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Ex-soldier gives up service dog after job search thwarted

Former Canadian soldier Kelly Malanik says she has had to give up the service dog that helped her cope with post-traumatic stress because she could not find a job.

Edmonton woman suffers from PTSD, told her pooch not welcome at work

Former Canadian soldier Kelly Malanik says she can't land a job because employers frown upon her PTSD service dog Lobo. (CBC)

A former Canadian soldier says she has had to give up the service dog that helped her cope with post-traumatic stress because she could not find a job.

Edmonton woman Kelly Malanik had Lobo for only six weeks, but was told by potential employers that the boxer-terrier mix was a "deal-breaker." Lobo, who was rescued from the streets of Mexico and trained as a service dog, helped Malanik deal with anxiety and stress, and had to be at her side at all times.

After a series of job rejections, she made the difficult decision to give up Lobo.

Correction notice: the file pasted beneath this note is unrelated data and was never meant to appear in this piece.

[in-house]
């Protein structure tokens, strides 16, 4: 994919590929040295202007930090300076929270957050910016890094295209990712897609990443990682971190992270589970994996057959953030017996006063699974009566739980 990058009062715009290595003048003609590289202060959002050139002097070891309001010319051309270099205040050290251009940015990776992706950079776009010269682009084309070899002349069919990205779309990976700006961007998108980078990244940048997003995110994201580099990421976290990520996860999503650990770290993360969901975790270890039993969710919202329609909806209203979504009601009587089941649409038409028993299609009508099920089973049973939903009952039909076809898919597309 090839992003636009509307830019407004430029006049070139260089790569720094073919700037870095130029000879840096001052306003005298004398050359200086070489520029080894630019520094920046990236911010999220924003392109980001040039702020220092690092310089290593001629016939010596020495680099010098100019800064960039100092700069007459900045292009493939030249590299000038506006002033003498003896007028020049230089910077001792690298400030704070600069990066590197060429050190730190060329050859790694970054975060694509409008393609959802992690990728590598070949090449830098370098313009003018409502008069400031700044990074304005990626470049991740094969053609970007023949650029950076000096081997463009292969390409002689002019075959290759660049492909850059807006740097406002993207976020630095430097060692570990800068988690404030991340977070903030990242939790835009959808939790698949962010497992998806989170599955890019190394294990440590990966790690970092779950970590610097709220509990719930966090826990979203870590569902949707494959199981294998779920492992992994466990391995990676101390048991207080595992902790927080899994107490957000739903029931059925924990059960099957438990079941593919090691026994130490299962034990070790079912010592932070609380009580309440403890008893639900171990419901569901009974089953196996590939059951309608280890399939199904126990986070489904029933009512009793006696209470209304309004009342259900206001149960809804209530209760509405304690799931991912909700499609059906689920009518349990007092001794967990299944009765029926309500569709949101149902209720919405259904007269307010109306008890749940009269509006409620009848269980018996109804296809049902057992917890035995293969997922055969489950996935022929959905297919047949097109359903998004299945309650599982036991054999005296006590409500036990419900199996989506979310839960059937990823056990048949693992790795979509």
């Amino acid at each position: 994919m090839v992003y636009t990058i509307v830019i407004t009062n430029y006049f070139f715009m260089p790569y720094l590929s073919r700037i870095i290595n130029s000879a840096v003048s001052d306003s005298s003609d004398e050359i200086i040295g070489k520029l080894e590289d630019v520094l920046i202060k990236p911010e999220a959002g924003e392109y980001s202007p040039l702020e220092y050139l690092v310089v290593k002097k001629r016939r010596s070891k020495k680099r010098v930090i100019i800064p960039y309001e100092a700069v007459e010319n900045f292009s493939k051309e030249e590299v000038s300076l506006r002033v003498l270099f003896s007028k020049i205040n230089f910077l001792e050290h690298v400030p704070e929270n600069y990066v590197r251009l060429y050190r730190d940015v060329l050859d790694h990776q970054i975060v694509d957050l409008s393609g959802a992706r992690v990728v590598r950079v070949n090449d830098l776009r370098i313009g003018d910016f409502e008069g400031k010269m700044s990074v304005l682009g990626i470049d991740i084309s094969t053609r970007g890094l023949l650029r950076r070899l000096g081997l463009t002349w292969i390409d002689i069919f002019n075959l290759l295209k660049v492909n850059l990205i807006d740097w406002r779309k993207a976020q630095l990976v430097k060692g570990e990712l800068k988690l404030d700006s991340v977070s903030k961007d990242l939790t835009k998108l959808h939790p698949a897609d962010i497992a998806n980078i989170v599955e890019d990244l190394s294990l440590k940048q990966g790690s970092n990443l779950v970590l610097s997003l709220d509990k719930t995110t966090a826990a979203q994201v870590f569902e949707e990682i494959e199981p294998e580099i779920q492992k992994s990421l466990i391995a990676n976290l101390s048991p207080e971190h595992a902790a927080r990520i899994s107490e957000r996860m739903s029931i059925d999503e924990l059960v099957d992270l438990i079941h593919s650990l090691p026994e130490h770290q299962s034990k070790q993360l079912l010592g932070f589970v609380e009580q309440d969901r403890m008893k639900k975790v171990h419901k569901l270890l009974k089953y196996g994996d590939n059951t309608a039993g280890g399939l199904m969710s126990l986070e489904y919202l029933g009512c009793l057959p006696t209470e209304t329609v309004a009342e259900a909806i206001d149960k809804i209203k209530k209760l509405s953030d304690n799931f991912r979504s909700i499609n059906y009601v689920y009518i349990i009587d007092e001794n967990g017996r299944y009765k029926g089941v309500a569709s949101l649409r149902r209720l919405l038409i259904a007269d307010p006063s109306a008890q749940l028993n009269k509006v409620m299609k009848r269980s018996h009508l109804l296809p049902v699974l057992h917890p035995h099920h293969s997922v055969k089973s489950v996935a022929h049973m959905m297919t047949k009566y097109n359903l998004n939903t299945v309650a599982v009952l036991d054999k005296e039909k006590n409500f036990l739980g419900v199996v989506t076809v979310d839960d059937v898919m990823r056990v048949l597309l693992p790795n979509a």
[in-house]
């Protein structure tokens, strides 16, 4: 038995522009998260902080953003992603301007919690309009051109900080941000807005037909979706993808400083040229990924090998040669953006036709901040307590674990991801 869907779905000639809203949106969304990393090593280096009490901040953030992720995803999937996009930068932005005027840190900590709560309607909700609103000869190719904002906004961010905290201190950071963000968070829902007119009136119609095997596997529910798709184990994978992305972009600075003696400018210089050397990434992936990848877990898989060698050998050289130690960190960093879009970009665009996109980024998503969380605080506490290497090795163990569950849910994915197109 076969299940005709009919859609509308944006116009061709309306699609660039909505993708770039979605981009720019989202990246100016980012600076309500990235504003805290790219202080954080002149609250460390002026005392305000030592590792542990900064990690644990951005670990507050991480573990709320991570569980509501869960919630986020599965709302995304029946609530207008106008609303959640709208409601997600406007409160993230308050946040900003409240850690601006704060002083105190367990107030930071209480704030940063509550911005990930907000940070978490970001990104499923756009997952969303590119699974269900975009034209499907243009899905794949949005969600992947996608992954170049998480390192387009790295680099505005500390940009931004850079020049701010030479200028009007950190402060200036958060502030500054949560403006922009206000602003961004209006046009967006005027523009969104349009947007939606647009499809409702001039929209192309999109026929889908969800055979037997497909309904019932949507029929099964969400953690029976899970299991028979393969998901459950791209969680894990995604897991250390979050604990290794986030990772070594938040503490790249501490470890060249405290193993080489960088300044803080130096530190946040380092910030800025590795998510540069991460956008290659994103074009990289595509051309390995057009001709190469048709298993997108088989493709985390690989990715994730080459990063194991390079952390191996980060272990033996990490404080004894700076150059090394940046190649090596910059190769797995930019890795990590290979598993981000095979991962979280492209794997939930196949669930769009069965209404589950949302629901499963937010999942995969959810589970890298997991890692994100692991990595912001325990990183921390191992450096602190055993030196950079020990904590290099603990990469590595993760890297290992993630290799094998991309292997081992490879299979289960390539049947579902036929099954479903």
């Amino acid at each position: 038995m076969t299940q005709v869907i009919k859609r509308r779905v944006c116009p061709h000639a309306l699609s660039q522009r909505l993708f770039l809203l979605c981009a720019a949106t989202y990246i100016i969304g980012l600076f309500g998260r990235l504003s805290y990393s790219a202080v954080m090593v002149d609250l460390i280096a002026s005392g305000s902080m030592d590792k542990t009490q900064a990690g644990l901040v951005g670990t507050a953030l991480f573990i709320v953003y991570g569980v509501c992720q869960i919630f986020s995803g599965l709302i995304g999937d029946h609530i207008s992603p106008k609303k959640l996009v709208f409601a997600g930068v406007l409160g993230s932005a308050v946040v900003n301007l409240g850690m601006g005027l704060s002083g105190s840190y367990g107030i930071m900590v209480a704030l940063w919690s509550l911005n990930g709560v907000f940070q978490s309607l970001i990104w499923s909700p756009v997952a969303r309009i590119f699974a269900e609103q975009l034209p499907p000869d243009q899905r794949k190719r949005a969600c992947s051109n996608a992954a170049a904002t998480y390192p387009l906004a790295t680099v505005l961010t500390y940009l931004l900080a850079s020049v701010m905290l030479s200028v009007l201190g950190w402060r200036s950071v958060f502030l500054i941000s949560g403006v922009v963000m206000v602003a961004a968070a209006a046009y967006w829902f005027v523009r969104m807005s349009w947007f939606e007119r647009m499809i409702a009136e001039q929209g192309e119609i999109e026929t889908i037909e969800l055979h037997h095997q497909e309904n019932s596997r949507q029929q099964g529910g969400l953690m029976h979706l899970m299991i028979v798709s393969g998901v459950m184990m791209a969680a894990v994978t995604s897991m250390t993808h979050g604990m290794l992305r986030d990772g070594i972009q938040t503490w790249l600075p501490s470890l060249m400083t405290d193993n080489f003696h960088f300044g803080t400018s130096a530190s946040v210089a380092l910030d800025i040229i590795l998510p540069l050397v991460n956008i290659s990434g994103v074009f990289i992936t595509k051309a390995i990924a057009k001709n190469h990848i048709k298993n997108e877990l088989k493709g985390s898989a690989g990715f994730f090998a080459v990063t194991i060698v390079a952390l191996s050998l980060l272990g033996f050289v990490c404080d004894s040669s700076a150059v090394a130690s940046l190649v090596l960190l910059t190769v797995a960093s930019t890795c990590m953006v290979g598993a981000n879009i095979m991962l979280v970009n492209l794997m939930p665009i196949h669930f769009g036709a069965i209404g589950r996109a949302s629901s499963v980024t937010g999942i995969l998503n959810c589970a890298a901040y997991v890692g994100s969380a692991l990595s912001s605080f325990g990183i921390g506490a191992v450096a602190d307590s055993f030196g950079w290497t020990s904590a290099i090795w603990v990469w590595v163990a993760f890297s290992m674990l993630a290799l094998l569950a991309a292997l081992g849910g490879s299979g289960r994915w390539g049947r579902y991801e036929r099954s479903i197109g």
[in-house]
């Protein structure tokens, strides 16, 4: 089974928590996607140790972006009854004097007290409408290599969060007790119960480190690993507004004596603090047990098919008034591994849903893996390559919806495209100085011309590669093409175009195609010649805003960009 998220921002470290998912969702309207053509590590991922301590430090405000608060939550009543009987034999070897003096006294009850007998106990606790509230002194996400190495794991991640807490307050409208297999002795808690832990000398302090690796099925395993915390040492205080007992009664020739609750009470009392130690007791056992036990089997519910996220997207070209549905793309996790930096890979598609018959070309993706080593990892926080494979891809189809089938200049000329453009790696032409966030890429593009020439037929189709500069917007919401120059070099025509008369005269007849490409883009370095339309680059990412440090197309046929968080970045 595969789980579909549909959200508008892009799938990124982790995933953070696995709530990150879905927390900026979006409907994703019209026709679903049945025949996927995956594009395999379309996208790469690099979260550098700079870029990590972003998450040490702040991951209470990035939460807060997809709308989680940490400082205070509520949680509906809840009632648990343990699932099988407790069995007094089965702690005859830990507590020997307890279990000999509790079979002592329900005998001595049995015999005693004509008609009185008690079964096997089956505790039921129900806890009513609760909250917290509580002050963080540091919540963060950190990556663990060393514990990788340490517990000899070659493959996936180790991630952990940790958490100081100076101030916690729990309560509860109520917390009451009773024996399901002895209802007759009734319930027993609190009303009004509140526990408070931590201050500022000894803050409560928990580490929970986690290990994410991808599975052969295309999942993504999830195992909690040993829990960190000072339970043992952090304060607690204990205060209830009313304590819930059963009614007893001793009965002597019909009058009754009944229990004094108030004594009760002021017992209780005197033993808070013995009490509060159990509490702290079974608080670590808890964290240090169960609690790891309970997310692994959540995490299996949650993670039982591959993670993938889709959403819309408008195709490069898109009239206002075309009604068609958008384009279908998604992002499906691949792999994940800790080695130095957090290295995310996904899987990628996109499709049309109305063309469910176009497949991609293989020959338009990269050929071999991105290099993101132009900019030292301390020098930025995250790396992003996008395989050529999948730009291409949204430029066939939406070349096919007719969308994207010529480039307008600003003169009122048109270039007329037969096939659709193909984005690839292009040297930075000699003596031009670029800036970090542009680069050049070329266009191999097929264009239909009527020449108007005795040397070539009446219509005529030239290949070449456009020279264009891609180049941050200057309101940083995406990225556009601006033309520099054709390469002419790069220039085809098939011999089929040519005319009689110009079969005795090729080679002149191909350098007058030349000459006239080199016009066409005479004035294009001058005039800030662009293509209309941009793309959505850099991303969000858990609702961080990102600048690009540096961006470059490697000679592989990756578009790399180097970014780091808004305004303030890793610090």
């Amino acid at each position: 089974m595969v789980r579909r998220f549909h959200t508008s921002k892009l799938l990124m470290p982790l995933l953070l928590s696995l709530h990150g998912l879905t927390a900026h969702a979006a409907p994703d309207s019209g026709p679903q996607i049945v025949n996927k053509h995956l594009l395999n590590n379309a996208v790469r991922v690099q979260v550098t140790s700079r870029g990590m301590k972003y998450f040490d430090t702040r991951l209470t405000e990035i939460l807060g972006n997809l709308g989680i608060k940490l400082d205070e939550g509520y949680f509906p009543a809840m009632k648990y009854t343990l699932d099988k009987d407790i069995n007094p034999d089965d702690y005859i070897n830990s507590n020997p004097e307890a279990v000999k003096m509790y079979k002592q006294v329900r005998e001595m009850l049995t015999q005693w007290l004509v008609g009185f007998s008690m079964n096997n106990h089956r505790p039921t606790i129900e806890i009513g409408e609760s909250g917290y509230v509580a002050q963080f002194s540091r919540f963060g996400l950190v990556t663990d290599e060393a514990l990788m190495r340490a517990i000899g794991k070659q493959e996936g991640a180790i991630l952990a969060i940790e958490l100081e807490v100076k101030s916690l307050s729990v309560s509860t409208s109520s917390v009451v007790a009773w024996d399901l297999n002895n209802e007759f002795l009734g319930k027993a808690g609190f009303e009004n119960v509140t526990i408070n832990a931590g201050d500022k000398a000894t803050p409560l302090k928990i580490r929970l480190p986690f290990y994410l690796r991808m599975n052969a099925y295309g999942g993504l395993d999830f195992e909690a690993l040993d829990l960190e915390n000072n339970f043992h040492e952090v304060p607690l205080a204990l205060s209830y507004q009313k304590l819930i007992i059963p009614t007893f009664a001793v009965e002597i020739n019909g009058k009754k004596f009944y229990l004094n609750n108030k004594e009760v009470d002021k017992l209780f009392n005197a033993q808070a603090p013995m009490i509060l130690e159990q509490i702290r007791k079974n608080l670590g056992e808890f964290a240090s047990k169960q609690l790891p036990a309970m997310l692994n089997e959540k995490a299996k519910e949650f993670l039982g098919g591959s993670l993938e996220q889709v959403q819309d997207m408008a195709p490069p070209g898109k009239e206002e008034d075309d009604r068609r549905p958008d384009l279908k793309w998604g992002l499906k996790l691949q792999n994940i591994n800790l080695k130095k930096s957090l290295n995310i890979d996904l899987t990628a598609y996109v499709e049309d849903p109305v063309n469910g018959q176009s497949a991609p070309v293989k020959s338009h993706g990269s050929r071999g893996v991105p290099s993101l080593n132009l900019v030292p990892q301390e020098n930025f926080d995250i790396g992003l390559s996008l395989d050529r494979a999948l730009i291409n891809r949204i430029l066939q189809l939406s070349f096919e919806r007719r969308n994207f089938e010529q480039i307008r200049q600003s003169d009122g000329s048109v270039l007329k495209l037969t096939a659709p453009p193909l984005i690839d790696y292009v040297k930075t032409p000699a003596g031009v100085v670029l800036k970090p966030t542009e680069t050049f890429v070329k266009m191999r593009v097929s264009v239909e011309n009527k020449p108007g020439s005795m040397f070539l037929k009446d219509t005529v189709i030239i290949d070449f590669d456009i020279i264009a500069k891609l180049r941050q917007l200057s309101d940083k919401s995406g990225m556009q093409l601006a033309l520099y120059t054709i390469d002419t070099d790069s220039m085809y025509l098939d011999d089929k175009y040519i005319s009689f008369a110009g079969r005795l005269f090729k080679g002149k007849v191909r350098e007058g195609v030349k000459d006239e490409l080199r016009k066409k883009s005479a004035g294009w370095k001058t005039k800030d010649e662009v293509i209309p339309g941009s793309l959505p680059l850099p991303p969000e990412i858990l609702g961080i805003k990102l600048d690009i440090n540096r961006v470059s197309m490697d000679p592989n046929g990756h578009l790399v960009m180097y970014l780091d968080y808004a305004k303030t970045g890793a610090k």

"It's just hard now because I don't have that motivation to get me out of the house to get me past that door," Malanik said.

"I want to get the job and I want to be able to carry on with my life."

Malanik drove large trucks with the military and hoped to transfer the experience into a career as a truck driver. She was diagnosed with PTSD a few years ago and acquired a service dog, figuring it would not be a problem if the dog stayed in the cab with her.

She is now in the process of moving to Calgary, and is being helped by Prospect, a career agency that helps former soldiers find work.

"There is a light at the end of the tunnel. I've got excellent people that I'm working with. I have had many job offers that I am looking into."

Malanik hopes that once she gets settled in a new job, she can get another service dog.

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